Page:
Oil Up on Libyan Force Majeure, Analysts Disagree on Its Potential Market Impact

by Ship & Bunker News Team
Monday January 20, 2020

The announcement on Monday of a force majeure in Libya was enough in the tumultuous world of crude trading to cause oil prices to rise to their highest level in over a week - although it's unclear how long the gains will be sustained.

Brent  settled up 35 cents at $65.20 per barrel, having earlier touched $66 per barrel (its highest since January 9), while West Texas Intermediate settled up 12 cents at $58.66 per barrel, after rising to $59.73 (the highest since January 10).

The gains came on the heels of the National Oil Corporation stating that on Sunday two major oilfields in southwest Libya began shutting down  after forces loyal to Khalifa Haftar closed a pipeline, potentially cutting national output to a fraction of its normal level.

NOC declared force majeure on crude loadings from the Sharara and El Feel oilfields, and it is said the closures risk taking almost all of Libya's output offline.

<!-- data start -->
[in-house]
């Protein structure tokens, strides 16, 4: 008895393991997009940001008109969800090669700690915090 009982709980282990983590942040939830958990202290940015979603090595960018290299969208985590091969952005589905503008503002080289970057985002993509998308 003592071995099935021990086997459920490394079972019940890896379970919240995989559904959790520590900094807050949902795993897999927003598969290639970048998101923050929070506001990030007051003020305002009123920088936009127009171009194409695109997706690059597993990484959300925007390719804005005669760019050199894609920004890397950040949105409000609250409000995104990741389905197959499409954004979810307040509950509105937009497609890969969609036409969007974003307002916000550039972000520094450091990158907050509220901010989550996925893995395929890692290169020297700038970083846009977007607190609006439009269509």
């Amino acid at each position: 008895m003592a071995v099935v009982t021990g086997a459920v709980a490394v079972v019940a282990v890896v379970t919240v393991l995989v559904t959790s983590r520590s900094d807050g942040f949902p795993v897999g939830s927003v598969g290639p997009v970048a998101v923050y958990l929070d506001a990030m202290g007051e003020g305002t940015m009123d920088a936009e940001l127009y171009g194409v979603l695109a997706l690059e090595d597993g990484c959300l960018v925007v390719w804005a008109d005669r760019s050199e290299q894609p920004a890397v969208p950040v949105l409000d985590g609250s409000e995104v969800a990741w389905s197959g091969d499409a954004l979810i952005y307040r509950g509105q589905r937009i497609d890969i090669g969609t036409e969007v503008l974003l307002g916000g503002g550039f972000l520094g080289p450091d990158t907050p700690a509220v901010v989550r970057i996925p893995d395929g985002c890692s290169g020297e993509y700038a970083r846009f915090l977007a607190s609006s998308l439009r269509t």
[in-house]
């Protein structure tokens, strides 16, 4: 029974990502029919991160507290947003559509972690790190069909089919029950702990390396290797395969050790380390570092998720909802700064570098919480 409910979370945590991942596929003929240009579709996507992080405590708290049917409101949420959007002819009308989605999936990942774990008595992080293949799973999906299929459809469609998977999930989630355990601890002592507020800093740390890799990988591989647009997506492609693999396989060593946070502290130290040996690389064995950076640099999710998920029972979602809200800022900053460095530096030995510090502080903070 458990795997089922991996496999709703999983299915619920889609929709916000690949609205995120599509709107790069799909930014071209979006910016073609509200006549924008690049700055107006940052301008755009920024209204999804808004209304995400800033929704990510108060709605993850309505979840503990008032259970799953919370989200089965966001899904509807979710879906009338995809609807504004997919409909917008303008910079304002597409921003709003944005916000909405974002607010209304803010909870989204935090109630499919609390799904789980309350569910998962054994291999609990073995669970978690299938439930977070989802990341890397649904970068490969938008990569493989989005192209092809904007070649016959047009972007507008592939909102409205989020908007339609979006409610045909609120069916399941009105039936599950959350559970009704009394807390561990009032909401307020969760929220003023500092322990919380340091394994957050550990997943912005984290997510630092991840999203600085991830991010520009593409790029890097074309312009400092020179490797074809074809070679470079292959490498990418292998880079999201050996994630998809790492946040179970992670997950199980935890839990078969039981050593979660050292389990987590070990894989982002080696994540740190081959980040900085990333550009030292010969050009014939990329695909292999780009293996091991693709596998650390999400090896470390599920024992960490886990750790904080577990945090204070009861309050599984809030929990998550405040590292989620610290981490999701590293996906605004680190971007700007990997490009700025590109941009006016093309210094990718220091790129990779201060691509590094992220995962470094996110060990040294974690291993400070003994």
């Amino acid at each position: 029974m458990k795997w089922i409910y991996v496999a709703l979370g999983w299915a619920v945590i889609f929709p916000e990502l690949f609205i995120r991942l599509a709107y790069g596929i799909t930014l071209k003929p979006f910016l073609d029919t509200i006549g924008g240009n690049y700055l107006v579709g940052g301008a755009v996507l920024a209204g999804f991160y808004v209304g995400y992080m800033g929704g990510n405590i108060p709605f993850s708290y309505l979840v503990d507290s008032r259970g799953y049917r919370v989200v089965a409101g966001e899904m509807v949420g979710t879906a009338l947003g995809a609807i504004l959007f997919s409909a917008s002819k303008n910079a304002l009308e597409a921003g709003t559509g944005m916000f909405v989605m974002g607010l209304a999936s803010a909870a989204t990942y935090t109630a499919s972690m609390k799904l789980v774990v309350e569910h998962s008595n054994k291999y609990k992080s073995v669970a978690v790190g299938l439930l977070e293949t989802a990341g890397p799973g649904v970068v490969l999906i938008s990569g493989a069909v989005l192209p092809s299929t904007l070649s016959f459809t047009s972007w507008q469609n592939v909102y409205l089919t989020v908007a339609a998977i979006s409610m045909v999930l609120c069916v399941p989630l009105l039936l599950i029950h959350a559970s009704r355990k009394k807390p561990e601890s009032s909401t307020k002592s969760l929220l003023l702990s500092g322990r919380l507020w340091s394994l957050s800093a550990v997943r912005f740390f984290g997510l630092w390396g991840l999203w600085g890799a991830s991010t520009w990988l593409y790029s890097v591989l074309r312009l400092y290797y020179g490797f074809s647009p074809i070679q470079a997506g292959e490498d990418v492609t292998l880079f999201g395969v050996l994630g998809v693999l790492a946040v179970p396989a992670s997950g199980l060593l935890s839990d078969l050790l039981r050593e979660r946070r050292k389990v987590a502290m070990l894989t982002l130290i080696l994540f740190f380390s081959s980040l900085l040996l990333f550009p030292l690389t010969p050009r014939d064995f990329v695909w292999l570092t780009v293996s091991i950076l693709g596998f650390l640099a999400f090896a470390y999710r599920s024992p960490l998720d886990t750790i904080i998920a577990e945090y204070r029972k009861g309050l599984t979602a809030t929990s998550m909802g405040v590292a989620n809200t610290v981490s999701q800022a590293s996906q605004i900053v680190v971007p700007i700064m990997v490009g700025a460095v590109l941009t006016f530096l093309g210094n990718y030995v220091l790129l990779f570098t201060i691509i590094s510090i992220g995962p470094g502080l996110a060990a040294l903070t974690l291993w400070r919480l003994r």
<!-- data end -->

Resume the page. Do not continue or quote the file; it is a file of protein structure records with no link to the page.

It was widely conceded that the disruptions are probably short lived and will be offset by producers in other countries: Stephen Brennock, oil analyst at PVM Oil Associates, remarked, “The oil market remains well supplied with ample stocks and a healthy spare capacity cushion; in other words, the bullish price impact may prove to be fleeting.”

However, not everyone in the analytical community downplayed the potential effect of the Libya shortages: Warren Patterson, analyst and ING, argued that “A prolonged disruption from Libya would be enough to swing the global oil market from surplus to deficit” in the first quarter of 2020.

Meanwhile, John Kemp, commodities analyst for Reuters, suspected that oil may be due for a correction: he based this on the fact that at their recent peak on January 7, bullish petroleum positions outnumbered bearish ones by almost 7:1, up from less than 3:1 in the middle of October, largely on hopes for an economic recovery and slower oil output growth.

He wrote, "expectations of a rise in oil prices and the accumulation of positions may have outrun the actual improvement in fundamentals, prompting a correction as former bulls realize some profits."

Kemp added that U.S. shale production "is proving more resilient than many analysts were expecting in the final few months of 2019, which is now tempering some of the optimism about a big rise in oil prices this year."

For his part, Sushant Gupta, refining and oils market manager at Wood Mackenzie, told media that the Organization of the Petroleum Exporting Countries (OPEC) is aware of oversupply in the oil market and will continue its output cuts for the rest of 2020: “They will have to manage that oversupply somehow, by either higher compliance or even deeper cuts for [a] longer time.”